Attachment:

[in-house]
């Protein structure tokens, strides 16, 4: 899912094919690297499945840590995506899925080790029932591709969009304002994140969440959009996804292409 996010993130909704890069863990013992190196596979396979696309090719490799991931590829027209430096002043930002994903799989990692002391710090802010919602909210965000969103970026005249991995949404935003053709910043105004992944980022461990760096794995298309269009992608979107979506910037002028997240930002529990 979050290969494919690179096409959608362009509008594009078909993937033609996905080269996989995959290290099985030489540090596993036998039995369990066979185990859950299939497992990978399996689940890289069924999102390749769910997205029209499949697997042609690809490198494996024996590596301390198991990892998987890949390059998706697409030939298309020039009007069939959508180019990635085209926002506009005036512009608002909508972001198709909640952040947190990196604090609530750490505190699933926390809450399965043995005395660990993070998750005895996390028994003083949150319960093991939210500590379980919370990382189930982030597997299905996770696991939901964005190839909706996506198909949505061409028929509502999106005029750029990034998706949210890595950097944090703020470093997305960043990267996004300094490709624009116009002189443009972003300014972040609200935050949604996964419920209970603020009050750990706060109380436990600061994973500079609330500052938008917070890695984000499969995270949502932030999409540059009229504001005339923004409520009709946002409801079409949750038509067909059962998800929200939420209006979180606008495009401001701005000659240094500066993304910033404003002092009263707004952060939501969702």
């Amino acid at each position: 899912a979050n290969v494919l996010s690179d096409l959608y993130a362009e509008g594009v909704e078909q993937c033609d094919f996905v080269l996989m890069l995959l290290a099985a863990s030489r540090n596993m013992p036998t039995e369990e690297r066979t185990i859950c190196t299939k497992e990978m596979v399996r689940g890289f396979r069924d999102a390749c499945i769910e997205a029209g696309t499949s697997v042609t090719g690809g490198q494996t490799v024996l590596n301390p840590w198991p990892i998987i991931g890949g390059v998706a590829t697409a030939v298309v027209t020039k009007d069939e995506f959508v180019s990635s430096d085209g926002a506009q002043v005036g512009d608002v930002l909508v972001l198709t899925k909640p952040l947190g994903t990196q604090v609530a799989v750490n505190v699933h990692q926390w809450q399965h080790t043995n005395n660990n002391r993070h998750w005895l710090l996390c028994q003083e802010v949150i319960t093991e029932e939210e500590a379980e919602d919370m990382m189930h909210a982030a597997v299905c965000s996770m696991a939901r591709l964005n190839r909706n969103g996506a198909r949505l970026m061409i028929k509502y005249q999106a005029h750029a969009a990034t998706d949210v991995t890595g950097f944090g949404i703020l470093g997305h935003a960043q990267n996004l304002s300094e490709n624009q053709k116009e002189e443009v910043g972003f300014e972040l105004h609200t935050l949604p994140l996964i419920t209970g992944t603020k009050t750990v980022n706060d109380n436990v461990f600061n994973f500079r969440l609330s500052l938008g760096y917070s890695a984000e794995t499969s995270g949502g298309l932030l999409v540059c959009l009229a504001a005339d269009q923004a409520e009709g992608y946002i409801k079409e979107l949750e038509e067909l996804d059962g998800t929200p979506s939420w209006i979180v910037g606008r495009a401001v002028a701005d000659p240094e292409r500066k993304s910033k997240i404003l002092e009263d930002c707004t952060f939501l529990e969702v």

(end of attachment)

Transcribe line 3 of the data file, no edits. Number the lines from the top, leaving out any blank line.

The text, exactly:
């Amino acid at each position: 899912a979050n290969v494919l996010s690179d096409l959608y993130a362009e509008g594009v909704e078909q993937c033609d094919f996905v080269l996989m890069l995959l290290a099985a863990s030489r540090n596993m013992p036998t039995e369990e690297r066979t185990i859950c190196t299939k497992e990978m596979v399996r689940g890289f396979r069924d999102a390749c499945i769910e997205a029209g696309t499949s697997v042609t090719g690809g490198q494996t490799v024996l590596n301390p840590w198991p990892i998987i991931g890949g390059v998706a590829t697409a030939v298309v027209t020039k009007d069939e995506f959508v180019s990635s430096d085209g926002a506009q002043v005036g512009d608002v930002l909508v972001l198709t899925k909640p952040l947190g994903t990196q604090v609530a799989v750490n505190v699933h990692q926390w809450q399965h080790t043995n005395n660990n002391r993070h998750w005895l710090l996390c028994q003083e802010v949150i319960t093991e029932e939210e500590a379980e919602d919370m990382m189930h909210a982030a597997v299905c965000s996770m696991a939901r591709l964005n190839r909706n969103g996506a198909r949505l970026m061409i028929k509502y005249q999106a005029h750029a969009a990034t998706d949210v991995t890595g950097f944090g949404i703020l470093g997305h935003a960043q990267n996004l304002s300094e490709n624009q053709k116009e002189e443009v910043g972003f300014e972040l105004h609200t935050l949604p994140l996964i419920t209970g992944t603020k009050t750990v980022n706060d109380n436990v461990f600061n994973f500079r969440l609330s500052l938008g760096y917070s890695a984000e794995t499969s995270g949502g298309l932030l999409v540059c959009l009229a504001a005339d269009q923004a409520e009709g992608y946002i409801k079409e979107l949750e038509e067909l996804d059962g998800t929200p979506s939420w209006i979180v910037g606008r495009a401001v002028a701005d000659p240094e292409r500066k993304s910033k997240i404003l002092e009263d930002c707004t952060f939501l529990e969702v």